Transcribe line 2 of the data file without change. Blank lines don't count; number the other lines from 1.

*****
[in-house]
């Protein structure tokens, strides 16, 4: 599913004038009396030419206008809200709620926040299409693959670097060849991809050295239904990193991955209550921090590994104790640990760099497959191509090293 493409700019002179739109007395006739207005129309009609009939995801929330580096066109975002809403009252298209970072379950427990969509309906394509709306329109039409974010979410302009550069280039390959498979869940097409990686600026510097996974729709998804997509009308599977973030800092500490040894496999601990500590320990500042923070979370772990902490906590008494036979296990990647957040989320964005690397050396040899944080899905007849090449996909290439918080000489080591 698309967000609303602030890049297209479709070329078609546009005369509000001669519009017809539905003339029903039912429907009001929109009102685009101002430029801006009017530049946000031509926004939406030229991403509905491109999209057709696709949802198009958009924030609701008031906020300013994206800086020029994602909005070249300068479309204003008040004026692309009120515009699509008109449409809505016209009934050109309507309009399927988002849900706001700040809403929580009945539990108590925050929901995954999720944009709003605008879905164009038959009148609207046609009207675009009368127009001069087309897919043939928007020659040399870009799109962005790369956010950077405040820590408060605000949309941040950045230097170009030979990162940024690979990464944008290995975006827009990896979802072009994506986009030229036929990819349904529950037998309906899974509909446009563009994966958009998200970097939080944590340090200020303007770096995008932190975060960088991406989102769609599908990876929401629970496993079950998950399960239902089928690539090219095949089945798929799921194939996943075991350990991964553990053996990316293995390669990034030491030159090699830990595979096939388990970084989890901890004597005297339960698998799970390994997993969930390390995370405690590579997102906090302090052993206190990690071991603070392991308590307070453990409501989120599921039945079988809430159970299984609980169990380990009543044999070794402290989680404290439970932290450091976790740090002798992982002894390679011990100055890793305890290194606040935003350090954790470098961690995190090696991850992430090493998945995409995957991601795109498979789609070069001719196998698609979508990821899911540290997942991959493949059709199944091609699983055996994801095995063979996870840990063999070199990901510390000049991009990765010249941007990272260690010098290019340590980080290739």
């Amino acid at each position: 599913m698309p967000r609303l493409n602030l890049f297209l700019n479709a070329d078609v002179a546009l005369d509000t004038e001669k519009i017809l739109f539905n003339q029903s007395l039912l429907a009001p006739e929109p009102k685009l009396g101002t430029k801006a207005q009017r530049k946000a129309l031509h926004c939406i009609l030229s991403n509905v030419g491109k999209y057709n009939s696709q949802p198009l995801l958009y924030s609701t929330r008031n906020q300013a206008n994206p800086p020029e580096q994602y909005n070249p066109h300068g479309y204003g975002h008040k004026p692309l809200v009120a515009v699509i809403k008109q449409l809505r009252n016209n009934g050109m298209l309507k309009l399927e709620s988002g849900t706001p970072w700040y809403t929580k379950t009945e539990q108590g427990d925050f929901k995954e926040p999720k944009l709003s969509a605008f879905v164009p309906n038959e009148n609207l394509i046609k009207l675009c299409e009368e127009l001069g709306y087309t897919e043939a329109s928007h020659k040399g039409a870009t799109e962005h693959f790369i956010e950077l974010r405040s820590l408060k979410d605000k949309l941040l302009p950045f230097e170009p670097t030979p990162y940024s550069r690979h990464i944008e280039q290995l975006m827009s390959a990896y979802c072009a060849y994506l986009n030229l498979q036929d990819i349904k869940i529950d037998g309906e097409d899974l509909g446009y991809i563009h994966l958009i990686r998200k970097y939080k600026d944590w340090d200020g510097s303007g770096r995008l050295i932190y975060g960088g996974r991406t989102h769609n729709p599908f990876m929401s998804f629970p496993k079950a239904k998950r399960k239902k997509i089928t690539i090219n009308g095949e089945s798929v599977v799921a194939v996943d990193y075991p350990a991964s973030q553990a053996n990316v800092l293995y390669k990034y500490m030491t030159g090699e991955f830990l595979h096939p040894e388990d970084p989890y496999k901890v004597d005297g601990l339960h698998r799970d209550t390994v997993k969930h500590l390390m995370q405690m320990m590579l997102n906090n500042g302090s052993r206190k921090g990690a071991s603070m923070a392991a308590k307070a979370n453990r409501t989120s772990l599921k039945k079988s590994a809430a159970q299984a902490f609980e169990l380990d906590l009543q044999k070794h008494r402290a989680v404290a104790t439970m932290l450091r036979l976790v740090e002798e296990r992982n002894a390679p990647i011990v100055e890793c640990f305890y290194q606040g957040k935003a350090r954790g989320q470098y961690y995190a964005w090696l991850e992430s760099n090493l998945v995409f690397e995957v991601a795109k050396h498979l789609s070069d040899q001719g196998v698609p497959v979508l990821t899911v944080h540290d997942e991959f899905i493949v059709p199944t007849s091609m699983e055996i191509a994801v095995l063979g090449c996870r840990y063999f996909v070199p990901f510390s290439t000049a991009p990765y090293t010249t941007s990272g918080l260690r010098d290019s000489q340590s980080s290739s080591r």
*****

């Protein structure tokens, strides 16, 4: 599913004038009396030419206008809200709620926040299409693959670097060849991809050295239904990193991955209550921090590994104790640990760099497959191509090293 493409700019002179739109007395006739207005129309009609009939995801929330580096066109975002809403009252298209970072379950427990969509309906394509709306329109039409974010979410302009550069280039390959498979869940097409990686600026510097996974729709998804997509009308599977973030800092500490040894496999601990500590320990500042923070979370772990902490906590008494036979296990990647957040989320964005690397050396040899944080899905007849090449996909290439918080000489080591 698309967000609303602030890049297209479709070329078609546009005369509000001669519009017809539905003339029903039912429907009001929109009102685009101002430029801006009017530049946000031509926004939406030229991403509905491109999209057709696709949802198009958009924030609701008031906020300013994206800086020029994602909005070249300068479309204003008040004026692309009120515009699509008109449409809505016209009934050109309507309009399927988002849900706001700040809403929580009945539990108590925050929901995954999720944009709003605008879905164009038959009148609207046609009207675009009368127009001069087309897919043939928007020659040399870009799109962005790369956010950077405040820590408060605000949309941040950045230097170009030979990162940024690979990464944008290995975006827009990896979802072009994506986009030229036929990819349904529950037998309906899974509909446009563009994966958009998200970097939080944590340090200020303007770096995008932190975060960088991406989102769609599908990876929401629970496993079950998950399960239902089928690539090219095949089945798929799921194939996943075991350990991964553990053996990316293995390669990034030491030159090699830990595979096939388990970084989890901890004597005297339960698998799970390994997993969930390390995370405690590579997102906090302090052993206190990690071991603070392991308590307070453990409501989120599921039945079988809430159970299984609980169990380990009543044999070794402290989680404290439970932290450091976790740090002798992982002894390679011990100055890793305890290194606040935003350090954790470098961690995190090696991850992430090493998945995409995957991601795109498979789609070069001719196998698609979508990821899911540290997942991959493949059709199944091609699983055996994801095995063979996870840990063999070199990901510390000049991009990765010249941007990272260690010098290019340590980080290739």